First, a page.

The last excerpt is right, it seems. Both left and right have ignored these considerations for a generation or more. One for prog reasons, the other for market reasons.

    Progressives don’t care about place or community in the traditional sense, just about mobility and diversity and the communities that can be built around them. They love Sesame Street and want to genocide the residents of Mayberry, to put it bluntly. They don’t, if recent commentary is to be believed, really even like the quirky-left sensibilities of Stars Hollow. Still too white and rooted. People with ancestors who lived there in the Revolutionary War? Eeew.

    OTOH, the right went full retard on the marketplace. The correction of the 1980s was welcome, but it was a last shot in an old war that was nearing its end, and it overshot. I remember Reagan with honour. But his quote about not losing “faith in the magic of the marketplace” strikes me as oversweetened koolaid.

    I worry that this vision will not stand the workless world to come, but there you go. It’s not my goal to treat bad things as inevitable.

    On the redistributive angle, I’d need to see details. A great deal of money goes into transfers and redistribution already and has for generations, to limited and intermittent good effect. How much more is proposed, to be targeted how, and how is it expected to perform better? Or does Konczal here just anticipate the universal income again? And what is meant here by core goods?. I assume something more than public services.

  2. David Foster says:

    “It’s implied it is a specific kind of job, a white, male, bread-winning manufacturing job”…..(1) there’s nothing specifically white about manufacturing, (2) Trump has also talked a lot about “infrastructure”, which means construction—most construction sites I see have (judging on appearances) more Hispanic workers than white workers.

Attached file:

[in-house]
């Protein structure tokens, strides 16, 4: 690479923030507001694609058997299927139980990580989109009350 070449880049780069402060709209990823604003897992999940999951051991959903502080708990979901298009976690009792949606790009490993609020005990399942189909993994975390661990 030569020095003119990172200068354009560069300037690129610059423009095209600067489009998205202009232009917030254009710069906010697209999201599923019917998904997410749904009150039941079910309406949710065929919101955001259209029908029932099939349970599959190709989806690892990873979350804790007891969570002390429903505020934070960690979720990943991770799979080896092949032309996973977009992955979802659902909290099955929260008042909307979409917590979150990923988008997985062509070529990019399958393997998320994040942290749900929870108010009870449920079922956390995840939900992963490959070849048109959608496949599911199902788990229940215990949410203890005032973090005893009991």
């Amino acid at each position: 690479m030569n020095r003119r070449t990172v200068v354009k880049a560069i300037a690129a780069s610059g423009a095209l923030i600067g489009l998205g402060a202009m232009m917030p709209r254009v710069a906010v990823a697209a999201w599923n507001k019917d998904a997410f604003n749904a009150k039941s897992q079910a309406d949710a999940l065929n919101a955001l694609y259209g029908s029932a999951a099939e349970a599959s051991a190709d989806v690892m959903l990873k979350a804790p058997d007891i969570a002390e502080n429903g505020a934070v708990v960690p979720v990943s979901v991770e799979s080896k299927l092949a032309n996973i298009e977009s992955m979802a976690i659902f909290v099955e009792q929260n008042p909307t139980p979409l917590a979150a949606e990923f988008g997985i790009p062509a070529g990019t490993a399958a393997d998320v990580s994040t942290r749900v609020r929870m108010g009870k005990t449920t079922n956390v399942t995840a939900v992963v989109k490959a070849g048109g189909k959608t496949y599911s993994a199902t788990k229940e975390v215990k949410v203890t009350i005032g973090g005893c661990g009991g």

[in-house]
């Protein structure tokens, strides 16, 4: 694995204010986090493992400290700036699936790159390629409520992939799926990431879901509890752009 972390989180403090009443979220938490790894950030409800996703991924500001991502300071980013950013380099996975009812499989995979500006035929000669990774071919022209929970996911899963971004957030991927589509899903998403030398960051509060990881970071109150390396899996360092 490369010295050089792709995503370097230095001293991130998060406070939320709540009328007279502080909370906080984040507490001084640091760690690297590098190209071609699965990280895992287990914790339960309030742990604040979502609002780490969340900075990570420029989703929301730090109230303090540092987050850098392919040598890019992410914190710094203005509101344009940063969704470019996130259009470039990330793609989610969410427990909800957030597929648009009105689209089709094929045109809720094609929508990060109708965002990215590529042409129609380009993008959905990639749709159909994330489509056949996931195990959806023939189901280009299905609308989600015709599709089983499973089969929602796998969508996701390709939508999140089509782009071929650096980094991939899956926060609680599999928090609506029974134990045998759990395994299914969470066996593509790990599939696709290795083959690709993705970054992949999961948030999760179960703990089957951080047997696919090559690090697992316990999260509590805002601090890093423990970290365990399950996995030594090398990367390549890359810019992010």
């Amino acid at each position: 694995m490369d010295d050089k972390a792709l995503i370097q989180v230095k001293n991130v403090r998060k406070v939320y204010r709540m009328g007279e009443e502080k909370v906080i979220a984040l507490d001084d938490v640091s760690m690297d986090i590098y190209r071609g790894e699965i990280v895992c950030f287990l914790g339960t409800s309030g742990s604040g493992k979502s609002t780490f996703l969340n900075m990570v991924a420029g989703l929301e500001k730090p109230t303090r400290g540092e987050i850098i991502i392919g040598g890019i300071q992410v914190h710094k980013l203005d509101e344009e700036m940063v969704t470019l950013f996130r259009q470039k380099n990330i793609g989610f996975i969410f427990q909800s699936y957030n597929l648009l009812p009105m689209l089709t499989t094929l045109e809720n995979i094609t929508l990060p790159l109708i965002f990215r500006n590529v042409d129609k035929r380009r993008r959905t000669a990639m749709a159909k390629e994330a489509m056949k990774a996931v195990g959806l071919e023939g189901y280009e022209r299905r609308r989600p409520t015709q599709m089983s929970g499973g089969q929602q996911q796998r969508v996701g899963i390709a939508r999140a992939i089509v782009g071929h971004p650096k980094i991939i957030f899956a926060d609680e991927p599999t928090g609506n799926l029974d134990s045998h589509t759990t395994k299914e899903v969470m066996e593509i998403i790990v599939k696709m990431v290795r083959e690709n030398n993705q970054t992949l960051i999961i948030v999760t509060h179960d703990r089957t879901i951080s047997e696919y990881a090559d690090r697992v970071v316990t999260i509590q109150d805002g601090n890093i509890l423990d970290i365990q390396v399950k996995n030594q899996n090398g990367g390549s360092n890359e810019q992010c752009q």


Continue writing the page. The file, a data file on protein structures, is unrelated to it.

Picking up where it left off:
3. Graham says:

    Spotted Toad characterized it in an interesting way a few weeks ago, one which united the election, the future of work and the future of redistribution, and also cited Konczal in a putatively negative way:


    Mr Toad’s characterization of the contending forces as ‘welfare state neoliberalism’ and ‘postwar industrial capitalism’ certainly reframed the issues for me. And cast them in an even more terrifying light. YMMV.

  4. lucklucky says:

    Well i hope for the time when we can build colonies/nations in space.
    That is the time that those the believe politics like once western people believed religion would stop to harrass and impound their views in others. Be either national socialism or leftist socialism.

    In the end they both end up like Fascist Italy that went native(Autharchy) in 30′s and started WW2 with a fighter force made of biplanes and no proper fighter engine whatsoever…

  5. lucklucky says:

    Colonies and nations in space( or seasteading)

    That will be the time that the nation would have to work to have people. Finally the individual nation free market would arrive.